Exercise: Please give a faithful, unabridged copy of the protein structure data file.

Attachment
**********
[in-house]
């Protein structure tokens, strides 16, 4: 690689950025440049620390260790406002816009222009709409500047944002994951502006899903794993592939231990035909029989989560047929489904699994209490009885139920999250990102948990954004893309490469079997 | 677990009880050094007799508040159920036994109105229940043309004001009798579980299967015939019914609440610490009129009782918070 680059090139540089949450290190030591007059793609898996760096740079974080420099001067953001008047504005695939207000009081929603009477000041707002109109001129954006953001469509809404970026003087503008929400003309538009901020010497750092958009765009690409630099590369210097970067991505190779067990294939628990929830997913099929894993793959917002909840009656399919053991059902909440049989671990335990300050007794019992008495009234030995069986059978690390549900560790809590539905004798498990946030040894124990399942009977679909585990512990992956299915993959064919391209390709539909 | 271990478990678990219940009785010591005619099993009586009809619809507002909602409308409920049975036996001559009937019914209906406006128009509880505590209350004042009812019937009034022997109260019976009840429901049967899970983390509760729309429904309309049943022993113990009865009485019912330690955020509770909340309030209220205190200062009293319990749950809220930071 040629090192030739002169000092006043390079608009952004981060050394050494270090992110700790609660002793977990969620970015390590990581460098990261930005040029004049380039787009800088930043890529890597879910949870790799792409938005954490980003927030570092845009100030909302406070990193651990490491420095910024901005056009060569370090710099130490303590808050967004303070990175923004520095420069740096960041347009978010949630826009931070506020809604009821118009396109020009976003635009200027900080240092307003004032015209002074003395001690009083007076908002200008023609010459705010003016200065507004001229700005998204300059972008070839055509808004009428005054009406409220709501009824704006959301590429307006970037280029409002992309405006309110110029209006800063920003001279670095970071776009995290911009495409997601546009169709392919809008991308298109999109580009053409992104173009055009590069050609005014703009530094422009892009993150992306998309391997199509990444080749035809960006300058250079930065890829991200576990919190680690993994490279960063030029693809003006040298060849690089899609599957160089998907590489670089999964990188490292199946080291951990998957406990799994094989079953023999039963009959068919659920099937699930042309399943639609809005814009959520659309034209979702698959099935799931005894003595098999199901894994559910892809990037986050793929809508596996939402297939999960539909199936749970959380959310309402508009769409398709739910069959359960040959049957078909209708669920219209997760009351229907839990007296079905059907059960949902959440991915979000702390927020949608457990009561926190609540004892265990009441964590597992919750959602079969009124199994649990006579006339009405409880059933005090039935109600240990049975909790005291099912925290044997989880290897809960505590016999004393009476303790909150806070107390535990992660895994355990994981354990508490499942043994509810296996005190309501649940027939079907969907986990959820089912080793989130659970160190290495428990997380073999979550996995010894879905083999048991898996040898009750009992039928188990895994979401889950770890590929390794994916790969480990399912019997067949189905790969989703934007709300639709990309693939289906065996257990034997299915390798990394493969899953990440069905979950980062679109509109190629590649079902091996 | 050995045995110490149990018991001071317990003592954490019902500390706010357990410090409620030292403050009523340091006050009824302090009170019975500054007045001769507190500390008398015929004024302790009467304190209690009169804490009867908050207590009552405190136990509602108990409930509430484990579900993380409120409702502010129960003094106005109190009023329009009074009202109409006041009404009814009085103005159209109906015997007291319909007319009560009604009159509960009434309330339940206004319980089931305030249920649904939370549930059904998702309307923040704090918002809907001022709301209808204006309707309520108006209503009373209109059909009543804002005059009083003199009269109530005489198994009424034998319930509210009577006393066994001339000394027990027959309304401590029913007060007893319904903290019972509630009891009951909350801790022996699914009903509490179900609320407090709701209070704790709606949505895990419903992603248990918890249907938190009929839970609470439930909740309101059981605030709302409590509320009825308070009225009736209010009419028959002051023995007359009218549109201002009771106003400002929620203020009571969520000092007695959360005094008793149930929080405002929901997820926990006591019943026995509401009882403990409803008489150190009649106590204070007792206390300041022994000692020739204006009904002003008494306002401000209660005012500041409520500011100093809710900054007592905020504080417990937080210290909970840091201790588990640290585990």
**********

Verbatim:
[in-house]
């Protein structure tokens, strides 16, 4: 690689950025440049620390260790406002816009222009709409500047944002994951502006899903794993592939231990035909029989989560047929489904699994209490009885139920999250990102948990954004893309490469079997 | 677990009880050094007799508040159920036994109105229940043309004001009798579980299967015939019914609440610490009129009782918070 680059090139540089949450290190030591007059793609898996760096740079974080420099001067953001008047504005695939207000009081929603009477000041707002109109001129954006953001469509809404970026003087503008929400003309538009901020010497750092958009765009690409630099590369210097970067991505190779067990294939628990929830997913099929894993793959917002909840009656399919053991059902909440049989671990335990300050007794019992008495009234030995069986059978690390549900560790809590539905004798498990946030040894124990399942009977679909585990512990992956299915993959064919391209390709539909 | 271990478990678990219940009785010591005619099993009586009809619809507002909602409308409920049975036996001559009937019914209906406006128009509880505590209350004042009812019937009034022997109260019976009840429901049967899970983390509760729309429904309309049943022993113990009865009485019912330690955020509770909340309030209220205190200062009293319990749950809220930071 040629090192030739002169000092006043390079608009952004981060050394050494270090992110700790609660002793977990969620970015390590990581460098990261930005040029004049380039787009800088930043890529890597879910949870790799792409938005954490980003927030570092845009100030909302406070990193651990490491420095910024901005056009060569370090710099130490303590808050967004303070990175923004520095420069740096960041347009978010949630826009931070506020809604009821118009396109020009976003635009200027900080240092307003004032015209002074003395001690009083007076908002200008023609010459705010003016200065507004001229700005998204300059972008070839055509808004009428005054009406409220709501009824704006959301590429307006970037280029409002992309405006309110110029209006800063920003001279670095970071776009995290911009495409997601546009169709392919809008991308298109999109580009053409992104173009055009590069050609005014703009530094422009892009993150992306998309391997199509990444080749035809960006300058250079930065890829991200576990919190680690993994490279960063030029693809003006040298060849690089899609599957160089998907590489670089999964990188490292199946080291951990998957406990799994094989079953023999039963009959068919659920099937699930042309399943639609809005814009959520659309034209979702698959099935799931005894003595098999199901894994559910892809990037986050793929809508596996939402297939999960539909199936749970959380959310309402508009769409398709739910069959359960040959049957078909209708669920219209997760009351229907839990007296079905059907059960949902959440991915979000702390927020949608457990009561926190609540004892265990009441964590597992919750959602079969009124199994649990006579006339009405409880059933005090039935109600240990049975909790005291099912925290044997989880290897809960505590016999004393009476303790909150806070107390535990992660895994355990994981354990508490499942043994509810296996005190309501649940027939079907969907986990959820089912080793989130659970160190290495428990997380073999979550996995010894879905083999048991898996040898009750009992039928188990895994979401889950770890590929390794994916790969480990399912019997067949189905790969989703934007709300639709990309693939289906065996257990034997299915390798990394493969899953990440069905979950980062679109509109190629590649079902091996 | 050995045995110490149990018991001071317990003592954490019902500390706010357990410090409620030292403050009523340091006050009824302090009170019975500054007045001769507190500390008398015929004024302790009467304190209690009169804490009867908050207590009552405190136990509602108990409930509430484990579900993380409120409702502010129960003094106005109190009023329009009074009202109409006041009404009814009085103005159209109906015997007291319909007319009560009604009159509960009434309330339940206004319980089931305030249920649904939370549930059904998702309307923040704090918002809907001022709301209808204006309707309520108006209503009373209109059909009543804002005059009083003199009269109530005489198994009424034998319930509210009577006393066994001339000394027990027959309304401590029913007060007893319904903290019972509630009891009951909350801790022996699914009903509490179900609320407090709701209070704790709606949505895990419903992603248990918890249907938190009929839970609470439930909740309101059981605030709302409590509320009825308070009225009736209010009419028959002051023995007359009218549109201002009771106003400002929620203020009571969520000092007695959360005094008793149930929080405002929901997820926990006591019943026995509401009882403990409803008489150190009649106590204070007792206390300041022994000692020739204006009904002003008494306002401000209660005012500041409520500011100093809710900054007592905020504080417990937080210290909970840091201790588990640290585990």